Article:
The argument that we can’t assert our values and defend American interests because it will hurt the moderates in adversary countries has always been false, and yet, it has been used way back in the early days of the 20th Century.

He is correct: during research for the book my wife and I are writing about the presidency of Warren G. Harding, we came across a letter written on Jan. 12, 1921 to Harding by Bruce Bliven, then managing editor of a New York City paper, The Globe. He was soon to become an editor of the “progressive” magazine of opinion The New Republic. Bliven told the president that he learned from the paper’s reporters, who were “in close touch with the Russian situation,” that the time had come for U.S. policy to change, and for the new administration to offer diplomatic recognition to the still young Bolshevik revolutionary government.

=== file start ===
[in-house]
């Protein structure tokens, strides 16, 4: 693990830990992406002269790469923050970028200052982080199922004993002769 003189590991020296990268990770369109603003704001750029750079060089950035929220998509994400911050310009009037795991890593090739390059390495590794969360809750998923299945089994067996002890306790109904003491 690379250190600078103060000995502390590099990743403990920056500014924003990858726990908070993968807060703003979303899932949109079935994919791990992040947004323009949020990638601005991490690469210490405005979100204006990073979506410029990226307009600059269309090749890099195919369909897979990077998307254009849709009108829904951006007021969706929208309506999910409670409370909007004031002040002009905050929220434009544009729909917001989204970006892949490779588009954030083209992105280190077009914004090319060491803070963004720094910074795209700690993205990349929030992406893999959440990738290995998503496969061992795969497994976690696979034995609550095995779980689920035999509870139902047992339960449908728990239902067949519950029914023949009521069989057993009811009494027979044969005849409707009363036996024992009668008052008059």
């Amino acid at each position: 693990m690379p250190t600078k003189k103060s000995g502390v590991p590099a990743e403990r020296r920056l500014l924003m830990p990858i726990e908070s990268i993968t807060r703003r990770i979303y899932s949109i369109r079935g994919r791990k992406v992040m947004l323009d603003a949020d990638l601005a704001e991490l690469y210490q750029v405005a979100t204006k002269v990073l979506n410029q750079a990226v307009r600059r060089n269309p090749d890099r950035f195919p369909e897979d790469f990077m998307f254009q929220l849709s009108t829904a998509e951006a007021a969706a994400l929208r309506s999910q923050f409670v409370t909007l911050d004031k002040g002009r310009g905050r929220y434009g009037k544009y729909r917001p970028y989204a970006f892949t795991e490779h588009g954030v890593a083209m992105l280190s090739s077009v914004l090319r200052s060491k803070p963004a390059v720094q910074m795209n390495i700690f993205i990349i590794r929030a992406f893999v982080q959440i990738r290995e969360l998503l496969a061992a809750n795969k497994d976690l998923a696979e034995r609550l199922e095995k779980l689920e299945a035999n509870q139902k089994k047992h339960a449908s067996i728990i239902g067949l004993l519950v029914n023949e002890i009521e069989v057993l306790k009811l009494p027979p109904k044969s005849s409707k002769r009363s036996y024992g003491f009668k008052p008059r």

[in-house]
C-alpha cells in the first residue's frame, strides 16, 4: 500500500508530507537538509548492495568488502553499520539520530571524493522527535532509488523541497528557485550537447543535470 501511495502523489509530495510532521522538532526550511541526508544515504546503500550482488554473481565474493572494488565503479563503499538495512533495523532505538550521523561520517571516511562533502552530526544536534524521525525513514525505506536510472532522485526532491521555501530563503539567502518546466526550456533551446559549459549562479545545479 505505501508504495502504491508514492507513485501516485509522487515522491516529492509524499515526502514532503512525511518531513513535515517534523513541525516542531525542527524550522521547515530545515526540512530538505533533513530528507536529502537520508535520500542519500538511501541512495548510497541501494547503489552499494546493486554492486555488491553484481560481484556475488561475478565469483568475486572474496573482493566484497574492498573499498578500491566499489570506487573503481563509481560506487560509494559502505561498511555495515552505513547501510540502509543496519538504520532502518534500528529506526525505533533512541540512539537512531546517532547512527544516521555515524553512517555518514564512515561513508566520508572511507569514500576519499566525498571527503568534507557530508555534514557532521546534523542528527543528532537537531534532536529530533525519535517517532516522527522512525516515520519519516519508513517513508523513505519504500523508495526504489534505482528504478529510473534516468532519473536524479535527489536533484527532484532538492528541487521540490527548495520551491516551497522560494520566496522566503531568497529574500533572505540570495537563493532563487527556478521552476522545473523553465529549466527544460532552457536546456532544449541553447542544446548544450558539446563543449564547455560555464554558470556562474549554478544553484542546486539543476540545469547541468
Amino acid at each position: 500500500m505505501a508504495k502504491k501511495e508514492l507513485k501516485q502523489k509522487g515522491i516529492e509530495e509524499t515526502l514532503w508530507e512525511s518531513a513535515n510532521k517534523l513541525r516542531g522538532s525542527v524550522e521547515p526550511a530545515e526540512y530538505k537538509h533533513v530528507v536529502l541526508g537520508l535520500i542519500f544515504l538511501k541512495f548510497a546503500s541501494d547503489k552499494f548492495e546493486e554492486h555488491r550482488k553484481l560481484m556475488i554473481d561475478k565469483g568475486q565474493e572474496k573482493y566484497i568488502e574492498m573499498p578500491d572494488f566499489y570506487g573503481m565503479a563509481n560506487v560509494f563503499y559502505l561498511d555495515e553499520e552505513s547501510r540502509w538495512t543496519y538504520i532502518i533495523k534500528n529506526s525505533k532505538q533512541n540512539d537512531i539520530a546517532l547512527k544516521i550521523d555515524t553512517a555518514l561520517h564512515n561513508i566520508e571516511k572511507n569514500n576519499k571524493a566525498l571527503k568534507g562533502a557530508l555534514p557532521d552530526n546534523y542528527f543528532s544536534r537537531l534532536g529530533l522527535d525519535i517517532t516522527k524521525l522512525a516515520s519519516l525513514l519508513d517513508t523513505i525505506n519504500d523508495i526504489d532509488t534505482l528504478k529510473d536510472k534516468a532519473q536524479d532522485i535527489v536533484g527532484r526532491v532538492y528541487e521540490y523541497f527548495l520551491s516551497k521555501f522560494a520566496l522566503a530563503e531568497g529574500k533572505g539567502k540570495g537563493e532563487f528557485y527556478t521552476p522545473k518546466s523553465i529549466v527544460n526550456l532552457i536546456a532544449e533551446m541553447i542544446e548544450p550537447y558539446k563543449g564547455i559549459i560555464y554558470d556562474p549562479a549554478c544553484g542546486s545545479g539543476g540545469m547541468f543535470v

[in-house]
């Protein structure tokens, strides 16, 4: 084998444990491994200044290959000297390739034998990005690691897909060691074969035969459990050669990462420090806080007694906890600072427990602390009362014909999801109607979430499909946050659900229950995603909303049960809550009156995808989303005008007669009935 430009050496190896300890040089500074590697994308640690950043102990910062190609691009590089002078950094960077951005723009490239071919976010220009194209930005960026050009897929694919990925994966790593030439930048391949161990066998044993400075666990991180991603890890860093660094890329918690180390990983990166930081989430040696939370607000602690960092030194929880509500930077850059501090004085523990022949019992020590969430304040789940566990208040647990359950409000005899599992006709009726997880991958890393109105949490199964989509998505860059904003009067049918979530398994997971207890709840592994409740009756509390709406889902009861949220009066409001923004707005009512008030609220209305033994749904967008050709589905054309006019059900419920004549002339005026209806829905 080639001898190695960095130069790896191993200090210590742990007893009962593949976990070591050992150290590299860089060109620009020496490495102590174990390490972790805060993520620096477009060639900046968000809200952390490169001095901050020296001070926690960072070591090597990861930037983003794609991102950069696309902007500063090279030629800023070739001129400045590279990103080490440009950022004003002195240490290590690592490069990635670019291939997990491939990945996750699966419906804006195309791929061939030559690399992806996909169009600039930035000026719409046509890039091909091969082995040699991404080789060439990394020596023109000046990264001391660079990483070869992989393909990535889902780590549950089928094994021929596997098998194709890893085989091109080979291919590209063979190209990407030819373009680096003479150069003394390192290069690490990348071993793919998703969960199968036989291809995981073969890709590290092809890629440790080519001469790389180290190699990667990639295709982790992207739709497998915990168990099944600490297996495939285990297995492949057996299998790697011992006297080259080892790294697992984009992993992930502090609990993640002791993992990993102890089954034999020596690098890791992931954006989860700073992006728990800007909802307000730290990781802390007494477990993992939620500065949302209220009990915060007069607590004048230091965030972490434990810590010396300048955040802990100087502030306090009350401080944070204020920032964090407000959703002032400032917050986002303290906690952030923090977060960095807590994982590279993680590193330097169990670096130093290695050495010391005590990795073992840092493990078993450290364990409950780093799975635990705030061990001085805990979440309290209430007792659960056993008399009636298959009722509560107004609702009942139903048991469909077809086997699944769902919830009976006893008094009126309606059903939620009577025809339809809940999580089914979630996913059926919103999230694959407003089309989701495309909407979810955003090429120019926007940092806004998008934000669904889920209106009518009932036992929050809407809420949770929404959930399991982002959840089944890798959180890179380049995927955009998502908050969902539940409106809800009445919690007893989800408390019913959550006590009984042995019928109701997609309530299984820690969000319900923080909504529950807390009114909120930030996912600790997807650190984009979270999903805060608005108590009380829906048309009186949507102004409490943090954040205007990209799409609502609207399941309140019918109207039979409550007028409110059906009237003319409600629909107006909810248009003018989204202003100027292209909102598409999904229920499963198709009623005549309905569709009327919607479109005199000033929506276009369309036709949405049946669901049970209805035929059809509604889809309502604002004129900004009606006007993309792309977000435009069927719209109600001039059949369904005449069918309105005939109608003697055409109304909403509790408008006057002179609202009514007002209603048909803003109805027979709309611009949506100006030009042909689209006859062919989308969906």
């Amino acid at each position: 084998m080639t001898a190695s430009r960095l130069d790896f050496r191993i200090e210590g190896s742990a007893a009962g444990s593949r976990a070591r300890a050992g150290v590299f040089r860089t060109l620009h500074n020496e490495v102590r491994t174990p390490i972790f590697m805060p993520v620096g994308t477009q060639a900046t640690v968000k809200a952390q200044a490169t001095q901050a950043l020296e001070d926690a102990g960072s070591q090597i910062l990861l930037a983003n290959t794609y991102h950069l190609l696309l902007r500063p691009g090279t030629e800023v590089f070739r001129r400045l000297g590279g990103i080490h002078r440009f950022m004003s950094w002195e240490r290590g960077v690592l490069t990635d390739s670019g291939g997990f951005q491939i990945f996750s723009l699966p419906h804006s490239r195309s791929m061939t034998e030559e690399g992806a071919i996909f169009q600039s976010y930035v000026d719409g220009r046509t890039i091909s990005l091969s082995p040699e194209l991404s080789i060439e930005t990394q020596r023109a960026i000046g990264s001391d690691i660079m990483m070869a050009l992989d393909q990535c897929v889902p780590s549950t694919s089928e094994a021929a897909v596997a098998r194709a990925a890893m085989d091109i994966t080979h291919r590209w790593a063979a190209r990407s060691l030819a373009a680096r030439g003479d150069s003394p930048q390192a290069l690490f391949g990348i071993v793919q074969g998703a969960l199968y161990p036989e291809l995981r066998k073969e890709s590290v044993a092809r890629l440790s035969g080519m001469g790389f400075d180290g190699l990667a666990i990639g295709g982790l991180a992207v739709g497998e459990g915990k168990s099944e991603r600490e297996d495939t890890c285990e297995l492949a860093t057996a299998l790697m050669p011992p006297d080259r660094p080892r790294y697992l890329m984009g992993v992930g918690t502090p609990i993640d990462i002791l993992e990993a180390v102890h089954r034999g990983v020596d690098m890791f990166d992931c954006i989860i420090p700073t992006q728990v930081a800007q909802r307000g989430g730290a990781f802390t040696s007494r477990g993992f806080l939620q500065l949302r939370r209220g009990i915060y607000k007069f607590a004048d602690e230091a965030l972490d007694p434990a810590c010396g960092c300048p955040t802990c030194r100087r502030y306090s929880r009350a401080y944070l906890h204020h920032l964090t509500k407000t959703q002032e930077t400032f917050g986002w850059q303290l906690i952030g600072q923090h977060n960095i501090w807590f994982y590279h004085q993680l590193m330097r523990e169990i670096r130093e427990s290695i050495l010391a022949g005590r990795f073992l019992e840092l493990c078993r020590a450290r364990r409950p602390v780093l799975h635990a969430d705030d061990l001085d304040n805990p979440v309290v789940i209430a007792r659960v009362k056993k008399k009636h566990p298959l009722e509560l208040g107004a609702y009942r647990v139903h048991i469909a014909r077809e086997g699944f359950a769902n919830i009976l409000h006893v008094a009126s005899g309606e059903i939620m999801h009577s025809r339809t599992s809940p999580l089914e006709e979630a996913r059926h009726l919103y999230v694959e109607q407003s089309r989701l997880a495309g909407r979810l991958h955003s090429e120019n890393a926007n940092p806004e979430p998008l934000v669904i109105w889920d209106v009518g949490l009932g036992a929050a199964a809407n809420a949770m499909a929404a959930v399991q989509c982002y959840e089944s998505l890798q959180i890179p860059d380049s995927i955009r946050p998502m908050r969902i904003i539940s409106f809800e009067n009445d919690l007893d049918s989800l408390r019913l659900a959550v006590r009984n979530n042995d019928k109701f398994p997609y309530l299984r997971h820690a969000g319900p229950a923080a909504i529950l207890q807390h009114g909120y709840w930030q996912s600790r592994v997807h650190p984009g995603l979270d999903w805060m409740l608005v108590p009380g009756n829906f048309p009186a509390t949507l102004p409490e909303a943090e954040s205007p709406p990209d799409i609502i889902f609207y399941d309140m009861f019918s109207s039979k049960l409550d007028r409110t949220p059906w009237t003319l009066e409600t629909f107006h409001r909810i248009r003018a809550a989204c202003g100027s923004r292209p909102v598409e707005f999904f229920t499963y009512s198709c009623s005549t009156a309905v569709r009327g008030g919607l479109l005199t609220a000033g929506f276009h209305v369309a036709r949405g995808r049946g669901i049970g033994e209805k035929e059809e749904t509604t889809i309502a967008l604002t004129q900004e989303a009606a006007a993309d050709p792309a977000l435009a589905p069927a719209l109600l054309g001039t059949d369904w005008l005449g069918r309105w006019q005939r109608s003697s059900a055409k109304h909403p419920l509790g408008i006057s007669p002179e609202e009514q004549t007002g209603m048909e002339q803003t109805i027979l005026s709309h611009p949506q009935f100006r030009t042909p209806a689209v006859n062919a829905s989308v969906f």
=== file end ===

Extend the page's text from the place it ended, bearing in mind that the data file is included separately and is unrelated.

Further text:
Russia’s government, Bliven wrote:

… is being subject to extreme pressure to persuade it to move toward the left. … we have reason to believe that Lenin and Trotzky, (sic) in spite of the fact that they are regarded in America as irreconcilable radicals, are now regarded by many of the Russians as not being radical enough; as being almost “middle of the roaders.”

Indeed, Bliven claimed that waiting in the wings was “an extremely radical and bitter organization” in Petrograd, and that unless we did what Lenin and Trotsky wanted, they would likely gain power in Russia.

Bliven further wrote: